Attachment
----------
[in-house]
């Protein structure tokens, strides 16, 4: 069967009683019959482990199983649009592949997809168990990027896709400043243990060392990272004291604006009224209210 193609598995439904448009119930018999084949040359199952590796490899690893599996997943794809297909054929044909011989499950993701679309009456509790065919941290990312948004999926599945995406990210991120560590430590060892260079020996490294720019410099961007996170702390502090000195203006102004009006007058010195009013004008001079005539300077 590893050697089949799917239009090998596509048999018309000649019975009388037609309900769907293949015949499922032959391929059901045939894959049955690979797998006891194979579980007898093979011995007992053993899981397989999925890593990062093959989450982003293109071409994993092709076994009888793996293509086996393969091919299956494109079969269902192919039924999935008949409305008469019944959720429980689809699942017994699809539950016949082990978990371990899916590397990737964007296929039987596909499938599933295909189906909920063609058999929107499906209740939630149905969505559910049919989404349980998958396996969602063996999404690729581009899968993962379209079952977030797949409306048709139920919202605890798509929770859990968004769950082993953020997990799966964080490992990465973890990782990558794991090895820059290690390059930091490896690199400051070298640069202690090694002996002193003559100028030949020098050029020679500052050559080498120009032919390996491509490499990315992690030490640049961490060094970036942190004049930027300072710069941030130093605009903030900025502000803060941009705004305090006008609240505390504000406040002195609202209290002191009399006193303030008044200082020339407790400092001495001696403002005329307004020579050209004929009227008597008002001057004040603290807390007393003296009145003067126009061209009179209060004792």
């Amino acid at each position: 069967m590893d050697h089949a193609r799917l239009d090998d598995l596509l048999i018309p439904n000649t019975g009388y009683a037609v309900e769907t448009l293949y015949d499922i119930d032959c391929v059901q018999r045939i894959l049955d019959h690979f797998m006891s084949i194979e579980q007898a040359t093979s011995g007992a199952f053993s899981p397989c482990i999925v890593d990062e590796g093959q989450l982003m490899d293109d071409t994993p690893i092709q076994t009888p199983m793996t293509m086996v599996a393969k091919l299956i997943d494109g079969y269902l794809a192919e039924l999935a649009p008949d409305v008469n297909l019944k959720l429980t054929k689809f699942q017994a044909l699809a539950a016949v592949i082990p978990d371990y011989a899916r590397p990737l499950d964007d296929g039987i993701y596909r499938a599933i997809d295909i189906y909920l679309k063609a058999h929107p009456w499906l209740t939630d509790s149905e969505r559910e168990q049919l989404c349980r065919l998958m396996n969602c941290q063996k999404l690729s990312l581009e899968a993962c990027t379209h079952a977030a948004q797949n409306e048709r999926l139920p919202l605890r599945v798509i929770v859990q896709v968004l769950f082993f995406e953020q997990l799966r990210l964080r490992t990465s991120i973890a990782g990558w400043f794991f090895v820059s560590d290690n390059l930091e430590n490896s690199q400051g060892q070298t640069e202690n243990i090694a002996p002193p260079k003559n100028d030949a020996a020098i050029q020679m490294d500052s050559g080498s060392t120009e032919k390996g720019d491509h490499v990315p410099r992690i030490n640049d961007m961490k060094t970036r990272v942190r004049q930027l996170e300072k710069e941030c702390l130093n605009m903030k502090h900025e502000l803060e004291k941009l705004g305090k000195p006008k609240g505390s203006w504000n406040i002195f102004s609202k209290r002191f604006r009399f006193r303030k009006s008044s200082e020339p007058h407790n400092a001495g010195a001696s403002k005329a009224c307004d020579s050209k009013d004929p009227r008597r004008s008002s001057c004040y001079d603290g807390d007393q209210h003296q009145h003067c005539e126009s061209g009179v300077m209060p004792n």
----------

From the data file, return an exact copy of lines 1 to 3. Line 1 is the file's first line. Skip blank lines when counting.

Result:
[in-house]
């Protein structure tokens, strides 16, 4: 069967009683019959482990199983649009592949997809168990990027896709400043243990060392990272004291604006009224209210 193609598995439904448009119930018999084949040359199952590796490899690893599996997943794809297909054929044909011989499950993701679309009456509790065919941290990312948004999926599945995406990210991120560590430590060892260079020996490294720019410099961007996170702390502090000195203006102004009006007058010195009013004008001079005539300077 590893050697089949799917239009090998596509048999018309000649019975009388037609309900769907293949015949499922032959391929059901045939894959049955690979797998006891194979579980007898093979011995007992053993899981397989999925890593990062093959989450982003293109071409994993092709076994009888793996293509086996393969091919299956494109079969269902192919039924999935008949409305008469019944959720429980689809699942017994699809539950016949082990978990371990899916590397990737964007296929039987596909499938599933295909189906909920063609058999929107499906209740939630149905969505559910049919989404349980998958396996969602063996999404690729581009899968993962379209079952977030797949409306048709139920919202605890798509929770859990968004769950082993953020997990799966964080490992990465973890990782990558794991090895820059290690390059930091490896690199400051070298640069202690090694002996002193003559100028030949020098050029020679500052050559080498120009032919390996491509490499990315992690030490640049961490060094970036942190004049930027300072710069941030130093605009903030900025502000803060941009705004305090006008609240505390504000406040002195609202209290002191009399006193303030008044200082020339407790400092001495001696403002005329307004020579050209004929009227008597008002001057004040603290807390007393003296009145003067126009061209009179209060004792």
């Amino acid at each position: 069967m590893d050697h089949a193609r799917l239009d090998d598995l596509l048999i018309p439904n000649t019975g009388y009683a037609v309900e769907t448009l293949y015949d499922i119930d032959c391929v059901q018999r045939i894959l049955d019959h690979f797998m006891s084949i194979e579980q007898a040359t093979s011995g007992a199952f053993s899981p397989c482990i999925v890593d990062e590796g093959q989450l982003m490899d293109d071409t994993p690893i092709q076994t009888p199983m793996t293509m086996v599996a393969k091919l299956i997943d494109g079969y269902l794809a192919e039924l999935a649009p008949d409305v008469n297909l019944k959720l429980t054929k689809f699942q017994a044909l699809a539950a016949v592949i082990p978990d371990y011989a899916r590397p990737l499950d964007d296929g039987i993701y596909r499938a599933i997809d295909i189906y909920l679309k063609a058999h929107p009456w499906l209740t939630d509790s149905e969505r559910e168990q049919l989404c349980r065919l998958m396996n969602c941290q063996k999404l690729s990312l581009e899968a993962c990027t379209h079952a977030a948004q797949n409306e048709r999926l139920p919202l605890r599945v798509i929770v859990q896709v968004l769950f082993f995406e953020q997990l799966r990210l964080r490992t990465s991120i973890a990782g990558w400043f794991f090895v820059s560590d290690n390059l930091e430590n490896s690199q400051g060892q070298t640069e202690n243990i090694a002996p002193p260079k003559n100028d030949a020996a020098i050029q020679m490294d500052s050559g080498s060392t120009e032919k390996g720019d491509h490499v990315p410099r992690i030490n640049d961007m961490k060094t970036r990272v942190r004049q930027l996170e300072k710069e941030c702390l130093n605009m903030k502090h900025e502000l803060e004291k941009l705004g305090k000195p006008k609240g505390s203006w504000n406040i002195f102004s609202k209290r002191f604006r009399f006193r303030k009006s008044s200082e020339p007058h407790n400092a001495g010195a001696s403002k005329a009224c307004d020579s050209k009013d004929p009227r008597r004008s008002s001057c004040y001079d603290g807390d007393q209210h003296q009145h003067c005539e126009s061209g009179v300077m209060p004792n």